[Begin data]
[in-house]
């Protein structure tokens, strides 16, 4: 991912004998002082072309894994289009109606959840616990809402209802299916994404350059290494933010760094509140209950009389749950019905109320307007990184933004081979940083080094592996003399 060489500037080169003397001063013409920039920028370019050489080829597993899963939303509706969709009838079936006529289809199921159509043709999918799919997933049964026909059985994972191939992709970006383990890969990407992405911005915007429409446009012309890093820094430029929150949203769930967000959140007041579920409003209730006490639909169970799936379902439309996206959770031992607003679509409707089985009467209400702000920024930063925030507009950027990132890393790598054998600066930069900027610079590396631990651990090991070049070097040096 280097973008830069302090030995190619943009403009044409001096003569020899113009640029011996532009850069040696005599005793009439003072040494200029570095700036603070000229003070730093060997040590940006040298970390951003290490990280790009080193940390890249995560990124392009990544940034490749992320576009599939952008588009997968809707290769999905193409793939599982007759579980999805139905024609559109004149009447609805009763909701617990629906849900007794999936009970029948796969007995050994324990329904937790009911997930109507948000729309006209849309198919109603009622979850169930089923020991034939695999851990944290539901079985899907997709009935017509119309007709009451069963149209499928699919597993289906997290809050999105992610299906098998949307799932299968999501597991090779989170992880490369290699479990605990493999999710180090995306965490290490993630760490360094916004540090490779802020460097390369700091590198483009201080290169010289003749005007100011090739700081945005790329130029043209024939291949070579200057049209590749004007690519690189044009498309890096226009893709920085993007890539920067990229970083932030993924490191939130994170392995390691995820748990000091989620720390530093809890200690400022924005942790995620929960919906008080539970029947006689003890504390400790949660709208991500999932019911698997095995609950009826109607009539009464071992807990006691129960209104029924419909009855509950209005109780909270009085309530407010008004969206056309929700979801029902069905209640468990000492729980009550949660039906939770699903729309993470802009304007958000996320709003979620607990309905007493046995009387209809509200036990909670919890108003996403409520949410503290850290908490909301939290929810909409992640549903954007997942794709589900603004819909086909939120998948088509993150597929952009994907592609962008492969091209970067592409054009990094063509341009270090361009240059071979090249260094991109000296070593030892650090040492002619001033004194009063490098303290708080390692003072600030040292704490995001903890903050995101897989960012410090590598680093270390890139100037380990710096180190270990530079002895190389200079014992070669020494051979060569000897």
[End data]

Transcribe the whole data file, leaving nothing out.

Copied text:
[in-house]
């Protein structure tokens, strides 16, 4: 991912004998002082072309894994289009109606959840616990809402209802299916994404350059290494933010760094509140209950009389749950019905109320307007990184933004081979940083080094592996003399 060489500037080169003397001063013409920039920028370019050489080829597993899963939303509706969709009838079936006529289809199921159509043709999918799919997933049964026909059985994972191939992709970006383990890969990407992405911005915007429409446009012309890093820094430029929150949203769930967000959140007041579920409003209730006490639909169970799936379902439309996206959770031992607003679509409707089985009467209400702000920024930063925030507009950027990132890393790598054998600066930069900027610079590396631990651990090991070049070097040096 280097973008830069302090030995190619943009403009044409001096003569020899113009640029011996532009850069040696005599005793009439003072040494200029570095700036603070000229003070730093060997040590940006040298970390951003290490990280790009080193940390890249995560990124392009990544940034490749992320576009599939952008588009997968809707290769999905193409793939599982007759579980999805139905024609559109004149009447609805009763909701617990629906849900007794999936009970029948796969007995050994324990329904937790009911997930109507948000729309006209849309198919109603009622979850169930089923020991034939695999851990944290539901079985899907997709009935017509119309007709009451069963149209499928699919597993289906997290809050999105992610299906098998949307799932299968999501597991090779989170992880490369290699479990605990493999999710180090995306965490290490993630760490360094916004540090490779802020460097390369700091590198483009201080290169010289003749005007100011090739700081945005790329130029043209024939291949070579200057049209590749004007690519690189044009498309890096226009893709920085993007890539920067990229970083932030993924490191939130994170392995390691995820748990000091989620720390530093809890200690400022924005942790995620929960919906008080539970029947006689003890504390400790949660709208991500999932019911698997095995609950009826109607009539009464071992807990006691129960209104029924419909009855509950209005109780909270009085309530407010008004969206056309929700979801029902069905209640468990000492729980009550949660039906939770699903729309993470802009304007958000996320709003979620607990309905007493046995009387209809509200036990909670919890108003996403409520949410503290850290908490909301939290929810909409992640549903954007997942794709589900603004819909086909939120998948088509993150597929952009994907592609962008492969091209970067592409054009990094063509341009270090361009240059071979090249260094991109000296070593030892650090040492002619001033004194009063490098303290708080390692003072600030040292704490995001903890903050995101897989960012410090590598680093270390890139100037380990710096180190270990530079002895190389200079014992070669020494051979060569000897």